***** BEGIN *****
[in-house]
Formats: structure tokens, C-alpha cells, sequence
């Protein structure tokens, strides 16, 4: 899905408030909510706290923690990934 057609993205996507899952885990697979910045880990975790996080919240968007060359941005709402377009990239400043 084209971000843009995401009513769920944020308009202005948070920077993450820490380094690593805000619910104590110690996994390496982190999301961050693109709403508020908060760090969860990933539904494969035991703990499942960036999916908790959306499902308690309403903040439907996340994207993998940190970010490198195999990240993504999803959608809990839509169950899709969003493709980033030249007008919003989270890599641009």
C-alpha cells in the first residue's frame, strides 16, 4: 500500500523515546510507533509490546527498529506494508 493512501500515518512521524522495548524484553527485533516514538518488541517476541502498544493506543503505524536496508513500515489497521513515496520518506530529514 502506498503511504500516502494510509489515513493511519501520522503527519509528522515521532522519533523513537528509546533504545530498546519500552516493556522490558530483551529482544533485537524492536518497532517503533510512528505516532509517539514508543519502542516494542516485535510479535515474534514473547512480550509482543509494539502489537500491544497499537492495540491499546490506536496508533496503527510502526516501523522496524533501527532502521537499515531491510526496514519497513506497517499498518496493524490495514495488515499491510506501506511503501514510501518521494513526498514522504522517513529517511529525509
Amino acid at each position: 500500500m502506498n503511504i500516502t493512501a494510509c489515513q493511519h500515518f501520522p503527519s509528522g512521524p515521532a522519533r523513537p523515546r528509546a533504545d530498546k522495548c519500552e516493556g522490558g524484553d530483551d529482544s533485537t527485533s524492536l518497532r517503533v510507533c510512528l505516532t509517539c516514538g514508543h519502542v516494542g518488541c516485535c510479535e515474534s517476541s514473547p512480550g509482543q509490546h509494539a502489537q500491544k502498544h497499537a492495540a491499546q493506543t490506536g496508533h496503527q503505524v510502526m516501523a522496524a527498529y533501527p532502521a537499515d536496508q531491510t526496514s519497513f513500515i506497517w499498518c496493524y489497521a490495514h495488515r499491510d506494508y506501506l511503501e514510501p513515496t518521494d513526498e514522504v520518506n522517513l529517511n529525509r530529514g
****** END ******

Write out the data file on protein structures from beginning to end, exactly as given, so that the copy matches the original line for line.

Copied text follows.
[in-house]
Formats: structure tokens, C-alpha cells, sequence
């Protein structure tokens, strides 16, 4: 899905408030909510706290923690990934 057609993205996507899952885990697979910045880990975790996080919240968007060359941005709402377009990239400043 084209971000843009995401009513769920944020308009202005948070920077993450820490380094690593805000619910104590110690996994390496982190999301961050693109709403508020908060760090969860990933539904494969035991703990499942960036999916908790959306499902308690309403903040439907996340994207993998940190970010490198195999990240993504999803959608809990839509169950899709969003493709980033030249007008919003989270890599641009």
C-alpha cells in the first residue's frame, strides 16, 4: 500500500523515546510507533509490546527498529506494508 493512501500515518512521524522495548524484553527485533516514538518488541517476541502498544493506543503505524536496508513500515489497521513515496520518506530529514 502506498503511504500516502494510509489515513493511519501520522503527519509528522515521532522519533523513537528509546533504545530498546519500552516493556522490558530483551529482544533485537524492536518497532517503533510512528505516532509517539514508543519502542516494542516485535510479535515474534514473547512480550509482543509494539502489537500491544497499537492495540491499546490506536496508533496503527510502526516501523522496524533501527532502521537499515531491510526496514519497513506497517499498518496493524490495514495488515499491510506501506511503501514510501518521494513526498514522504522517513529517511529525509
Amino acid at each position: 500500500m502506498n503511504i500516502t493512501a494510509c489515513q493511519h500515518f501520522p503527519s509528522g512521524p515521532a522519533r523513537p523515546r528509546a533504545d530498546k522495548c519500552e516493556g522490558g524484553d530483551d529482544s533485537t527485533s524492536l518497532r517503533v510507533c510512528l505516532t509517539c516514538g514508543h519502542v516494542g518488541c516485535c510479535e515474534s517476541s514473547p512480550g509482543q509490546h509494539a502489537q500491544k502498544h497499537a492495540a491499546q493506543t490506536g496508533h496503527q503505524v510502526m516501523a522496524a527498529y533501527p532502521a537499515d536496508q531491510t526496514s519497513f513500515i506497517w499498518c496493524y489497521a490495514h495488515r499491510d506494508y506501506l511503501e514510501p513515496t518521494d513526498e514522504v520518506n522517513l529517511n529525509r530529514g